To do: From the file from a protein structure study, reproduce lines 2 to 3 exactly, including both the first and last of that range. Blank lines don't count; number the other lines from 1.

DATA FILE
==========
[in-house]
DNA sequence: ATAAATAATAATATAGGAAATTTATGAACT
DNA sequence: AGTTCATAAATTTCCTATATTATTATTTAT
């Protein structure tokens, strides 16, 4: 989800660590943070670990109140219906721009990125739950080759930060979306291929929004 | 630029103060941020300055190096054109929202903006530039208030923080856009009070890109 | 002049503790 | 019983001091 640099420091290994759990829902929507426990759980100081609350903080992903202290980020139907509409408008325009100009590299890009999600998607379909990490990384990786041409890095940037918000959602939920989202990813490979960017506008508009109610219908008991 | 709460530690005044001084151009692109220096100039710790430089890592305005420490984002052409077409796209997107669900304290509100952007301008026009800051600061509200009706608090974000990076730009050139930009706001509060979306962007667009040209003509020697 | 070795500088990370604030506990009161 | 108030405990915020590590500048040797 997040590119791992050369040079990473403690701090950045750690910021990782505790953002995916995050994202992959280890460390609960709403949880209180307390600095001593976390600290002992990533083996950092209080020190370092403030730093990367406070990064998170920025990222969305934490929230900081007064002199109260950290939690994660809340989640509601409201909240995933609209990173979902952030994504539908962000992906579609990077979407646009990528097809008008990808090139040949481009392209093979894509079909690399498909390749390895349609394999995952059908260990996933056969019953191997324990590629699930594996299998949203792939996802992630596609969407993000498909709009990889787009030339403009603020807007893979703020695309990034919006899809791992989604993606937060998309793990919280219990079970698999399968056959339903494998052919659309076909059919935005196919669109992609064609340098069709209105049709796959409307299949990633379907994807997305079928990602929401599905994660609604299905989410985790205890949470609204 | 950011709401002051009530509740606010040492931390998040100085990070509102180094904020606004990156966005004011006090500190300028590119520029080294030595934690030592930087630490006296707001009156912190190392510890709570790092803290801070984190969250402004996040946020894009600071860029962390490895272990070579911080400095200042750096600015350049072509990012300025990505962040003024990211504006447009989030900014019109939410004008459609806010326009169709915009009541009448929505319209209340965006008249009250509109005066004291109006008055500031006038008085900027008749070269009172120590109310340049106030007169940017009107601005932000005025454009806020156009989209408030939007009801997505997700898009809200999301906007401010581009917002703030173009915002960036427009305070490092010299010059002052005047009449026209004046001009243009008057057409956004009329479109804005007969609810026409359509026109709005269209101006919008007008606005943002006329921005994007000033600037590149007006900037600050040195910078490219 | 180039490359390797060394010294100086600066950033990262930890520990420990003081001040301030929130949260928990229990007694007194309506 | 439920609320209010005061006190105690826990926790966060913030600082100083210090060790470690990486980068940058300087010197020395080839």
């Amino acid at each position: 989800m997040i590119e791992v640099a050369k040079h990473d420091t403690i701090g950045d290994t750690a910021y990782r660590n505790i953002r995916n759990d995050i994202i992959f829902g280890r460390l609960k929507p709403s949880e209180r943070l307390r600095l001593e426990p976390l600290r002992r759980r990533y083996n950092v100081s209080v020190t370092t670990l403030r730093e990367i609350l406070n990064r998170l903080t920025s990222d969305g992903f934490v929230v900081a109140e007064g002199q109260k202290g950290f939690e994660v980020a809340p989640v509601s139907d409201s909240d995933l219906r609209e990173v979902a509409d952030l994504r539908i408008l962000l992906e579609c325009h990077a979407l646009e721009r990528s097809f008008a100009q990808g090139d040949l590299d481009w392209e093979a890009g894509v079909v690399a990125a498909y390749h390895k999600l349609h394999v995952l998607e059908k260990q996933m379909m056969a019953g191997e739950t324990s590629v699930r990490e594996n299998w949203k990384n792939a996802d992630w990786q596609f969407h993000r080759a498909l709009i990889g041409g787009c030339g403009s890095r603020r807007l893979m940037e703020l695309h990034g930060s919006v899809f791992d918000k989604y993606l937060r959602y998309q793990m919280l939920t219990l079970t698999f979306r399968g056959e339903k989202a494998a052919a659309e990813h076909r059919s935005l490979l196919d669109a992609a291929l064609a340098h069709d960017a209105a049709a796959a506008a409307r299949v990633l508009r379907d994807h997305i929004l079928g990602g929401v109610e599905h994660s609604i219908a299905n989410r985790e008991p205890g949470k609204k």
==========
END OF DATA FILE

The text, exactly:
DNA sequence: ATAAATAATAATATAGGAAATTTATGAACT
DNA sequence: AGTTCATAAATTTCCTATATTATTATTTAT